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Google helps scholars mine 1.7 million Victorian era book titles for clues to our historical attitudes

Vlad Savov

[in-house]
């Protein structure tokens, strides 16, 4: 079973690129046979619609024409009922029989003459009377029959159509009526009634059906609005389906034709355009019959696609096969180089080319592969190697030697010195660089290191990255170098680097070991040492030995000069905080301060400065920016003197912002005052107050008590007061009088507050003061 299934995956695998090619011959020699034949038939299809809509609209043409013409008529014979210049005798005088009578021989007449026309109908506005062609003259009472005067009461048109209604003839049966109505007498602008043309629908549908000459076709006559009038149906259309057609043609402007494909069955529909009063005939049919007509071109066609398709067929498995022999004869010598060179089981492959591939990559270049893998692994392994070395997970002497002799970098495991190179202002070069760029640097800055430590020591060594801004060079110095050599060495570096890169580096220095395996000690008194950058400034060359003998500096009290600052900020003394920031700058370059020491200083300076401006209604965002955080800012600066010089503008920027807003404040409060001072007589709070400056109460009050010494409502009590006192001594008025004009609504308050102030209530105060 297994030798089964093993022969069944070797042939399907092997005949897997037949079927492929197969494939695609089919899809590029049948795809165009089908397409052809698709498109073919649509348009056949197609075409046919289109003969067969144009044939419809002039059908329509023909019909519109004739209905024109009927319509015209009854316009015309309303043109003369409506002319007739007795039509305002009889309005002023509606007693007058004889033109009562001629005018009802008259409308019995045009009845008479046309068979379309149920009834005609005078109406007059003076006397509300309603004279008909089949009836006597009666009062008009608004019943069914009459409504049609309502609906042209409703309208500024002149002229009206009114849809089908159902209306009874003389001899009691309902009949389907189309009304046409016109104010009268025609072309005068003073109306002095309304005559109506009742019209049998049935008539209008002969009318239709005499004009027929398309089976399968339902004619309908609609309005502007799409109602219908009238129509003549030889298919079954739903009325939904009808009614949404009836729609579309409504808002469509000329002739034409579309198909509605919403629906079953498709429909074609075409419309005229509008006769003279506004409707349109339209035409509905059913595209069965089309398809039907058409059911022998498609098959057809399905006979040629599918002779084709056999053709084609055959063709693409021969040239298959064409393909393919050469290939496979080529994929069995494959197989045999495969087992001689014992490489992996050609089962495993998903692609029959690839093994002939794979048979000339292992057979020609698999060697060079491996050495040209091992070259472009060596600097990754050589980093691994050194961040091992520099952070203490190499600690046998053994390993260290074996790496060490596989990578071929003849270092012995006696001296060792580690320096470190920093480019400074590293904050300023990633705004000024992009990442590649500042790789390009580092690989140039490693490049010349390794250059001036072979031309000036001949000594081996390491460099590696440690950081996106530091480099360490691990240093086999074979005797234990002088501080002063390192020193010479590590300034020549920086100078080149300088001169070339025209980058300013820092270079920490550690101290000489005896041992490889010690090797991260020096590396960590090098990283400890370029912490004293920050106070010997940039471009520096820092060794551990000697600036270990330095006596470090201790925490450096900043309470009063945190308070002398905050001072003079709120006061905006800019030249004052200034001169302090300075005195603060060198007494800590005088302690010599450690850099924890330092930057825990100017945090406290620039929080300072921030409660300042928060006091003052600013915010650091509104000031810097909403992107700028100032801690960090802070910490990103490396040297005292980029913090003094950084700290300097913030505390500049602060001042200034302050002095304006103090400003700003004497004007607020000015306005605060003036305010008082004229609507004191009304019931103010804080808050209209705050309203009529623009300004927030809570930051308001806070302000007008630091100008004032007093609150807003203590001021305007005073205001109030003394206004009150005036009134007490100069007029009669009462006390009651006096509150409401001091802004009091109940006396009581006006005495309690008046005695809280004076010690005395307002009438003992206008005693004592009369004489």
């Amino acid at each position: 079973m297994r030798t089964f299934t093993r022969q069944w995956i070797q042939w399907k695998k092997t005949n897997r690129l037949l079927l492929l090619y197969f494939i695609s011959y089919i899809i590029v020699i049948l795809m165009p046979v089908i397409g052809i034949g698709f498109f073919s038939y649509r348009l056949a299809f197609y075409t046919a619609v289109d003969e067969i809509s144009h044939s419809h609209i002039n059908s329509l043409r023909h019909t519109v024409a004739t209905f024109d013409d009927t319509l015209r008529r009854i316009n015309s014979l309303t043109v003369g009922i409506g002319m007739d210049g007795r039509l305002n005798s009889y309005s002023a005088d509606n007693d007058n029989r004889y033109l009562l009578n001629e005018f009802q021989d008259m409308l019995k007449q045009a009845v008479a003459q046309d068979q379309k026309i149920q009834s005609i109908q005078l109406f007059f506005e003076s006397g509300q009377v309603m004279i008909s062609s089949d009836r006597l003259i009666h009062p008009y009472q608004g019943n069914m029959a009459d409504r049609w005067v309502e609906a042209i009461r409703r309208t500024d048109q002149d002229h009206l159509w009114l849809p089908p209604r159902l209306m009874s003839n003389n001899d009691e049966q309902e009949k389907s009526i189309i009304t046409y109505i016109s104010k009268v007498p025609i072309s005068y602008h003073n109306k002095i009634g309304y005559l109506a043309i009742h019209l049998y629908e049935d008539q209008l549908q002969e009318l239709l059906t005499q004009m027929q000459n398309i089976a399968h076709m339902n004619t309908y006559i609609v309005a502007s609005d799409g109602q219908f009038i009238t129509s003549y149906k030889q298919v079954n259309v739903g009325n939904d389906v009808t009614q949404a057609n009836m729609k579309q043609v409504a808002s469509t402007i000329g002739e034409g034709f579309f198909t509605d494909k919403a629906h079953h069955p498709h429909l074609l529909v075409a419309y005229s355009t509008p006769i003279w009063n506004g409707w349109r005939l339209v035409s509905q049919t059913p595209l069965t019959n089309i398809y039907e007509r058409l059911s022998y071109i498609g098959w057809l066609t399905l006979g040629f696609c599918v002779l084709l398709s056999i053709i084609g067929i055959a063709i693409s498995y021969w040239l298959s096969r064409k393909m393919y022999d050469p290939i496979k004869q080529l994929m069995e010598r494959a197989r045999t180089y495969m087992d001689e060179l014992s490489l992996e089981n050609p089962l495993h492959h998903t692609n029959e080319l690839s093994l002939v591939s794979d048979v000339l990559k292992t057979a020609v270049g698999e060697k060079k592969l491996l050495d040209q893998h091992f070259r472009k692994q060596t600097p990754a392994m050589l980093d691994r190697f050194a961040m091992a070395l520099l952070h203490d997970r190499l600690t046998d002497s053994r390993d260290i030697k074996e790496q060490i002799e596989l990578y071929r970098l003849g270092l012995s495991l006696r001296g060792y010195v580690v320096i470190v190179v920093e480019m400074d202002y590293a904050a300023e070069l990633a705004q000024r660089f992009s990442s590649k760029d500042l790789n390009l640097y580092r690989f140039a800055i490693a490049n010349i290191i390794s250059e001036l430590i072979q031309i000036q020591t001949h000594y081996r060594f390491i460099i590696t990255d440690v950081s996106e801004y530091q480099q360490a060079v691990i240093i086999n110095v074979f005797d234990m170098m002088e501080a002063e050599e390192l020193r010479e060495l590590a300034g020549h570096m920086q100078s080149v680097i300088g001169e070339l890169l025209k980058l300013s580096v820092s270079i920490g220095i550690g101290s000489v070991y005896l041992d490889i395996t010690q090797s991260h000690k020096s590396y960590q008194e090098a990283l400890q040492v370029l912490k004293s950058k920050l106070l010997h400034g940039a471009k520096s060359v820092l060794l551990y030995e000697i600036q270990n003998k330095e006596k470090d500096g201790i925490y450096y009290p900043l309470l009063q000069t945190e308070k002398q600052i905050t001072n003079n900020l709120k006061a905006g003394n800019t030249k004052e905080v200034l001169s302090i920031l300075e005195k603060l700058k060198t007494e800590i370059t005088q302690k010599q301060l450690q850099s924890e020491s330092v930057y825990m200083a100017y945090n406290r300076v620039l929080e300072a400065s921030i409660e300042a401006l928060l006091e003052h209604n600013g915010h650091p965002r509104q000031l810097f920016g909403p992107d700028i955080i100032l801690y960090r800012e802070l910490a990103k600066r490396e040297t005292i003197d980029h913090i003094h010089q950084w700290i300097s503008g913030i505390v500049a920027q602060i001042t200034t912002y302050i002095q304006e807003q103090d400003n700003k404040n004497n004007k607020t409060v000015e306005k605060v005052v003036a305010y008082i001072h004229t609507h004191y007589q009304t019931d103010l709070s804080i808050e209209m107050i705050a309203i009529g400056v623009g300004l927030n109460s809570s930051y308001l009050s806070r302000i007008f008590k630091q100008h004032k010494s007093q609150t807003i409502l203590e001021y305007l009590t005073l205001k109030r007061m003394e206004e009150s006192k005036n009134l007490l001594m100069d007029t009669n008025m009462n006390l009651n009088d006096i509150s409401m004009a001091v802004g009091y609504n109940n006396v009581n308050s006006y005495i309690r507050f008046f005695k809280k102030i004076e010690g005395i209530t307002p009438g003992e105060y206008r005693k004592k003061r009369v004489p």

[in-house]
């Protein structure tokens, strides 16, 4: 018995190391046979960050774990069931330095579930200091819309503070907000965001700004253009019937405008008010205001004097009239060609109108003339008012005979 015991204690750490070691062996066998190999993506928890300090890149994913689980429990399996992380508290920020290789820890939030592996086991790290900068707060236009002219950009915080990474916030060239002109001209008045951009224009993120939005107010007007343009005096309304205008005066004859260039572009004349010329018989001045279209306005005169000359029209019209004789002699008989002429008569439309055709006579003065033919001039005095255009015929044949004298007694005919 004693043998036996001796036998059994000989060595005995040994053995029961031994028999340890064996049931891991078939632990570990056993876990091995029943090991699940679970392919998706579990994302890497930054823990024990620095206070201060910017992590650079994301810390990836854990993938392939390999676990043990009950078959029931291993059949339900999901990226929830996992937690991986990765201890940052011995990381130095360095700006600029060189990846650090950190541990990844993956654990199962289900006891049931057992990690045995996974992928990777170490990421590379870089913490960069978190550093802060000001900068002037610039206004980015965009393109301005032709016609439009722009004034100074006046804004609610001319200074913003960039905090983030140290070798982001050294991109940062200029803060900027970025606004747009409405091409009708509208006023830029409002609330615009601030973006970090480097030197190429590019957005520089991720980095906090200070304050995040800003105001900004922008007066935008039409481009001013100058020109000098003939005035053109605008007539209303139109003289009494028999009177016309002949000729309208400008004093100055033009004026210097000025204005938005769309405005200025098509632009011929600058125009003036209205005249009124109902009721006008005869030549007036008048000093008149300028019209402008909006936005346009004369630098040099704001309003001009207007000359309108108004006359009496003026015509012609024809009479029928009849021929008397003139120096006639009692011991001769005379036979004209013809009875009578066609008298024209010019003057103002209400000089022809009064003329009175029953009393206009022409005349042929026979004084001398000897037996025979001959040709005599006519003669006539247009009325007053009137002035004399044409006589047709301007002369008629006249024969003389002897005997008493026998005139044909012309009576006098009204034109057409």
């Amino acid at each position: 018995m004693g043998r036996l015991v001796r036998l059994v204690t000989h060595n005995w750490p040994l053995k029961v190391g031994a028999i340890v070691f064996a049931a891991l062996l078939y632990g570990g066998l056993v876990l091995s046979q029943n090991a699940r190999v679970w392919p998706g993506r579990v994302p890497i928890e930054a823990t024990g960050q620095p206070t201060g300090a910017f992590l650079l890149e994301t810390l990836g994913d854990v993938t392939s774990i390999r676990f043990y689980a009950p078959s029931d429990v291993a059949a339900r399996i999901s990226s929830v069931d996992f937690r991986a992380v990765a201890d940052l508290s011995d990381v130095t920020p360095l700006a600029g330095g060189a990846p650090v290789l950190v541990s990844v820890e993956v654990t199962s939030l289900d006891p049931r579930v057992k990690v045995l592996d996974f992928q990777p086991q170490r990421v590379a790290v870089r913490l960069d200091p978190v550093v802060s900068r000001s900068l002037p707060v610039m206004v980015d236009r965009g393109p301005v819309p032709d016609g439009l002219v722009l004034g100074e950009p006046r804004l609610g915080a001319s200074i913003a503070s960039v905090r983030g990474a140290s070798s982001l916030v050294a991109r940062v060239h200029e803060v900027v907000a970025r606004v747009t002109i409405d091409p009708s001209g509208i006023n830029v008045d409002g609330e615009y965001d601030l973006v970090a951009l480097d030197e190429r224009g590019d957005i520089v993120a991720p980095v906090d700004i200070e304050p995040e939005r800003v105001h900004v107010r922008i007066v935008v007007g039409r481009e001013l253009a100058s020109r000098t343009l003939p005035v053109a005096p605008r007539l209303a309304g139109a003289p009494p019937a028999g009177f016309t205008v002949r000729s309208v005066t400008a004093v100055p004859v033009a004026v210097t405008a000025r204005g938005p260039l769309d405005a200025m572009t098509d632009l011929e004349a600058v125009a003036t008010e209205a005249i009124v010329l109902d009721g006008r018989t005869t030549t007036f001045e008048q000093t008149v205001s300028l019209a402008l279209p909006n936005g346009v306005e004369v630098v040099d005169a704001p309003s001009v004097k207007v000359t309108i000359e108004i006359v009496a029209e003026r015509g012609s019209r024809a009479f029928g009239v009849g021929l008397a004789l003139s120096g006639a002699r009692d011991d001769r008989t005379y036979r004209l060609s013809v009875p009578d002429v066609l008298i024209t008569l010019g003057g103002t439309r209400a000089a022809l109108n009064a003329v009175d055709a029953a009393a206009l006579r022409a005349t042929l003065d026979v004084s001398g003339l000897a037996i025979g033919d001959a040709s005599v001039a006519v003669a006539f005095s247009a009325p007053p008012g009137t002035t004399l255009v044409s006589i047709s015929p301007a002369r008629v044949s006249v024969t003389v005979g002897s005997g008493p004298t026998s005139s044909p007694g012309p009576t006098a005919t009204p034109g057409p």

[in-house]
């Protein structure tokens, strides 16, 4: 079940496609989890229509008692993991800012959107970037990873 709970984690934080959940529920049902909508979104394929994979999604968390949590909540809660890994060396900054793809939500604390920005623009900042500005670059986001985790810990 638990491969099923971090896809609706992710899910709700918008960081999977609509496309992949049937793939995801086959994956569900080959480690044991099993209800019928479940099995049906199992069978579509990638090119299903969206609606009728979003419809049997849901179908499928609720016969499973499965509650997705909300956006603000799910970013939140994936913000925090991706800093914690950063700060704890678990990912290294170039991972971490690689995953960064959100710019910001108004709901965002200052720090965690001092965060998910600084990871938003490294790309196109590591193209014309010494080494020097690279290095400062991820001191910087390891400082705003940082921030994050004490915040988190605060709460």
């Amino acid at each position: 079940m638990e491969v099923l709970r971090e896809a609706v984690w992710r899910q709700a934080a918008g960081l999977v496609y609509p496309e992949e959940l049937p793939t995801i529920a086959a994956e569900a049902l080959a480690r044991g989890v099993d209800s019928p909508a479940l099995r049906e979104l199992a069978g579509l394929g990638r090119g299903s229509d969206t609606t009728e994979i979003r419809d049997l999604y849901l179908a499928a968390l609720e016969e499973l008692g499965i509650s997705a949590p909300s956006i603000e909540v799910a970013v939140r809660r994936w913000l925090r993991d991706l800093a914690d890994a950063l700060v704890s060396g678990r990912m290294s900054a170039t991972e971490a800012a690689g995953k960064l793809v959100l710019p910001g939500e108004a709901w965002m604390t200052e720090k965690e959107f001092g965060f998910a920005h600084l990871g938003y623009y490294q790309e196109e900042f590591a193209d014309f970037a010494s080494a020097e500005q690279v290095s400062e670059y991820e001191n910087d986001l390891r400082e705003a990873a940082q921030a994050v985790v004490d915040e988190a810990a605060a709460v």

Whether we like, loathe, or never even considered the idea of it, quantitative literary analysis seems ready for its moment in the spotlight. Dan Cohen and Fred Gibbs, a pair of historians of science over at George Mason University, have been playing around with the titles of some nearly 1.7 million books -- accounting for all the known volumes published in Britain during the 19th century -- in a search for enlightenment about the Victorian era's cultural trends and developments. By looking at how often certain words appear in text titles over time, they can find corroboration or perhaps even refutation for the commonly held theories about that time -- although they themselves warn that correlation isn't always indicative of causation. Their research has been made possible by Google's Books venture, which is busily digitizing just about every instance of the written word ever, and the next stage will be to try and mine the actual texts themselves for further clues about what our older selves thought about the world. Any bets on when the word "fail" was first used as a noun?

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